Free market case

Certainly the business model favoured by Stagecoach, if there were a Yes vote, isn’t “free market fundamentalism” (your report and Business, 26 June).

One risk perceived to the group’s prospects would be changes in the “availability of public funding”.

This shows the accepted business model is that bus and rail transport are a “public good”.

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Taxpayers are expected to subsidise buses and trains 
because it benefits the community as a whole.

Isn’t it incumbent upon free market economists as part of 
the independence debate to challenge this?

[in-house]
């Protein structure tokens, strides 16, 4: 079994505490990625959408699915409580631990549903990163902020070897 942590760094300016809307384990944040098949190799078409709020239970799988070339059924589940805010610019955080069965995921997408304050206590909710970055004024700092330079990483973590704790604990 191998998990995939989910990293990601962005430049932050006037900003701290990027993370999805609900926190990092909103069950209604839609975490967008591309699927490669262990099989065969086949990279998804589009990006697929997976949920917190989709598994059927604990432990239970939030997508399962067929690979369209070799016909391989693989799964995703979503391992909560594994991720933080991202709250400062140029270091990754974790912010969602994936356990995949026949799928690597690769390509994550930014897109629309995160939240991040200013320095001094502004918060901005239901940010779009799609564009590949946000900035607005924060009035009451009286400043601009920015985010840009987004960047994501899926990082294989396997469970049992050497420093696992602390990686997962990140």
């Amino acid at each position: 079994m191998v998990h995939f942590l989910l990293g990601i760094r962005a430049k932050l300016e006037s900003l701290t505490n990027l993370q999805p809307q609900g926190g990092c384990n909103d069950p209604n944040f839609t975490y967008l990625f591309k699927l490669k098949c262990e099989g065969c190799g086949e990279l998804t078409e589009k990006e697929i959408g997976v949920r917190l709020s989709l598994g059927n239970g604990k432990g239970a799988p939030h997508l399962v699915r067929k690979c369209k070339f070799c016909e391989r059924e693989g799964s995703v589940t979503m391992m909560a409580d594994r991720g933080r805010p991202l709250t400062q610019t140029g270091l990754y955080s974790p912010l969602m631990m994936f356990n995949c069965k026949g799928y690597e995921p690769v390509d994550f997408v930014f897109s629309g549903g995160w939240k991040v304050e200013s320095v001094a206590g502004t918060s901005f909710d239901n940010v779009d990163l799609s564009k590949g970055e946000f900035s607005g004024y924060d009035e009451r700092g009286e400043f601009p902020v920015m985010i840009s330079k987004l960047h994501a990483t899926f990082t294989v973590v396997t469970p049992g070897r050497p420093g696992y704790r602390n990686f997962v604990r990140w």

Say, for example, subsidies for luxury coach intercity services were to be withdrawn by the government.

What is the benefit to the whole community (all tax-
payers) of government subsidies for these services?

Can this kind of “public transport” service be justified as a “public good” and therefore 

Arguably it isn’t because of “market failure” public transport is subsidised as free market fundamentalism hasn’t been tried.

Ellis Thorpe

Old Chapel Walk


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